James Baldwin

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Baldwin, James,

1924–87, American author, b. New York City. He spent an impoverished boyhood in Harlem, became a Pentecostal preacher at 14, and left the church three years later. He moved to Paris in 1947 and while living there wrote his first two novels, Go Tell It on the Mountain (1953), reflecting his experience as a young preacher, and Giovanni's Room (1956), which dealt with his homosexuality, as well as the intensely personal, racially charged essay collection Notes of a Native Son (1955). Baldwin returned to the United States in 1957 and participated in the civil-rights movement, later returning to France, where he lived for the remainder of his life. Another Country (1962), a bitter novel about sexual relations and racial tension, received critical acclaim, as did the perceptive essays in what is probably his most celebrated book, The Fire Next Time (1963). His eloquence and unsparing honesty made Baldwin one of the most influential authors of his time. Other works include the play Blues for Mr. Charlie (1964); a volume of short stories, Going to Meet the Man (1964); and the novels If Beale Street Could Talk (1974, film 2018), the story of a young black couple victimized by the judicial system, and Just above My Head (1979). Collections of essays include Nobody Knows My Name (1961), No Name in the Street (1972), and The Price of a Ticket (1985). Little Man, Little Man (1976) a picture book for young readers (and adults) about a boy growing up in Harlem, was reissued in 2018 to wide acclaim.


See his collected essays (1998) and uncollected writings (2010); interviews in James Baldwin: The Legacy (1989, ed. by Q. Troupe) and Conversations with James Baldwin (1989, ed. by F. L. Standley and L. H. Pratt); biographies by W. J. Wetherby (1989), J. Campbell (1991), D. Leeming (1994), and D. Field (2015); studies by L. H. Pratt (1985), H. A. Porter (1989), D. A. McBride, ed. (1999), D. Q. Miller (2000), L. O. Scott (2002), H. Bloom, ed. (2006), D. Field, ed. (2009), and M. J. Zaborowska (2009).

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Baldwin, James (Arthur)

(1924–87) writer; born in Harlem, N.Y. Son of a preacher, as a teenager he himself was a preacher in a Harlem pentecostal church. After high school he began publishing polemical essays on the black experience in journals including The Nation and Commentary. Supported largely by fellowships, he began writing fiction in Paris (1948–56). His first novels, the autobiographical Go Tell It on the Mountain (1953) and Giovanni's Room (1956) established him as a promising novelist and anticipated some of the themes dealt with in later works, such as racism and homosexuality. In the U.S.A. (1957–1970s) he became a civil rights activist, and, through his essays, plays, and lectures, something of a celebrity as a spokesman for angry African-Americans. His novels include Another Country (1962), Tell Me How Long the Train's Been Gone (1968), and Just Above My Head (1979). His essays were collected in several volumes including Notes of a Native Son (1955), Nobody Knows My Name (1961), The Fire Next Time (1963), and The Price of a Ticket (1985). His plays include The Amen Corner (produced 1955), Blues for Mister Charlie (1964). He lived in France during his last years, although he returned to the U.S.A. to hold special academic appointments.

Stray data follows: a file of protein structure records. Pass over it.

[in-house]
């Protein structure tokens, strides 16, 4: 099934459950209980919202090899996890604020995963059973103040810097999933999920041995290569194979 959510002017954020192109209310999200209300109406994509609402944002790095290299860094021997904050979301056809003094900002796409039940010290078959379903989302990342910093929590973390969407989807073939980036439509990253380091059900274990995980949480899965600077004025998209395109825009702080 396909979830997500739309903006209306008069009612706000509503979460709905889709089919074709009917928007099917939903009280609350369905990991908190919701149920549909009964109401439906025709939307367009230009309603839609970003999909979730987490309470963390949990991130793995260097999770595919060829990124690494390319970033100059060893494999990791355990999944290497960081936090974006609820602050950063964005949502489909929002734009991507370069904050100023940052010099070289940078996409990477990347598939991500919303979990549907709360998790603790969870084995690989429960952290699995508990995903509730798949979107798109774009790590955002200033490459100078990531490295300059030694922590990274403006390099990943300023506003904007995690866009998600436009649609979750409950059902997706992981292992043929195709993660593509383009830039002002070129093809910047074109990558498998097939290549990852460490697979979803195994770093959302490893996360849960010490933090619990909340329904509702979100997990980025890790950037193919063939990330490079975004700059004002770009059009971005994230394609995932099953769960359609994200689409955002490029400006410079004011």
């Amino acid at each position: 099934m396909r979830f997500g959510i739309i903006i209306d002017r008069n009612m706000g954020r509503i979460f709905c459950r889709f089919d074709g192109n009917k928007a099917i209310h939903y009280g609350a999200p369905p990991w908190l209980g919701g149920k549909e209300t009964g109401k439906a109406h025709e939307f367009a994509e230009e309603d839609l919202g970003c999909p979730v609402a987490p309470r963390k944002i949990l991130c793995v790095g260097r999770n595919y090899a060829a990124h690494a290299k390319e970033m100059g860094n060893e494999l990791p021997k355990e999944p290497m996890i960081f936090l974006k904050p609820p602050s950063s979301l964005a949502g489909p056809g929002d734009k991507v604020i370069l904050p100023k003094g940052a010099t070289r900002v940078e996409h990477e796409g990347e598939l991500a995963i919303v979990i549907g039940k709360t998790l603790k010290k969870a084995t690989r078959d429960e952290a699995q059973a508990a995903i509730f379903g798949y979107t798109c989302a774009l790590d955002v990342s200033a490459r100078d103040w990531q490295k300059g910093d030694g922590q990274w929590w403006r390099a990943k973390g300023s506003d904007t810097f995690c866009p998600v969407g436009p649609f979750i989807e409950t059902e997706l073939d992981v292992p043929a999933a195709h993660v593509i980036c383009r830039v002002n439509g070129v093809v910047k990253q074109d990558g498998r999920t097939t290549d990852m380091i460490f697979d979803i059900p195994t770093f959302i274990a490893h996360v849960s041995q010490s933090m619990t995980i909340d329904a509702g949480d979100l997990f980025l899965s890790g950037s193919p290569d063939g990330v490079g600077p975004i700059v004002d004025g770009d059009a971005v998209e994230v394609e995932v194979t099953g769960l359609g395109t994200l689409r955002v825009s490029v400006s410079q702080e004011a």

The Cambridge Dictionary of American Biography, by John S. Bowman. Copyright © Cambridge University Press 1995. Reproduced with permission.
References in periodicals archive ?
Well, part of the magic, if you like, that I experience, that so many of us experience in James Baldwin's work, is a kind of sense of liberation.
As we move deeper into the twenty-first century, James Baldwin is unavoidable in ways that mid- to late-twentieth-century literary contemporaries such as Gore Vidal and Norman Mailer are, simply put, not.
PARIS -- Let's just make this point up front that kept being made all weekend: James Baldwin was not an expatriate, and he didn't escape anything.
Critique: A seminal work of stellar scholarship based upon exhaustive research, "Who Can Afford to Improvise?: James Baldwin and Black Music, the Lyric and the Listeners" is an essential study with respect to the life, accomplishments, and enduring influence of James Baldwin on a variety of American popular music forms.
Many of the most recent works are inspired by the poetry of James Baldwin from the new volume, "Jimmy's Blues and Other Poems”, a compilation of his lessor known verses.
James Baldwin: America and Beyond makes forceful contributions to the transnational scholarship on Baldwin's life and works by embedding selected writings of Baldwin within both the national and international contexts that influenced them.
Qatargas was represented by James Baldwin, environmental manager, and Dana Haidan, corporate citizenship officer.
James Baldwin (1924-1987)--novelist, essayist, journalist, and recalcitrant public intellectual--blazed a trail through the Civil Rights era, arguing that racism is not so much a product of deep rooted preconceptions as it is a larger symptom of a diseased civilization.
ETHAN James Baldwin entered the world on October, 27, 2010, weighing 7lbs 11oz.
The friendship between FarA[umlaut]s and James Baldwin, which is a main subject of the book, emerged concurrent with the book's writing.
James Baldwin, like an Old Testament prophet whose insistent voice refuses to fall silent, has been one of this country's most persistent witnesses.
IN THE FALL OF 1951, the 27-year-old James Baldwin, seeking a quiet place to finish what would become his first novel, Go Tell It on the Mountain, found himself in the Swiss village of Loeche-les-Bains.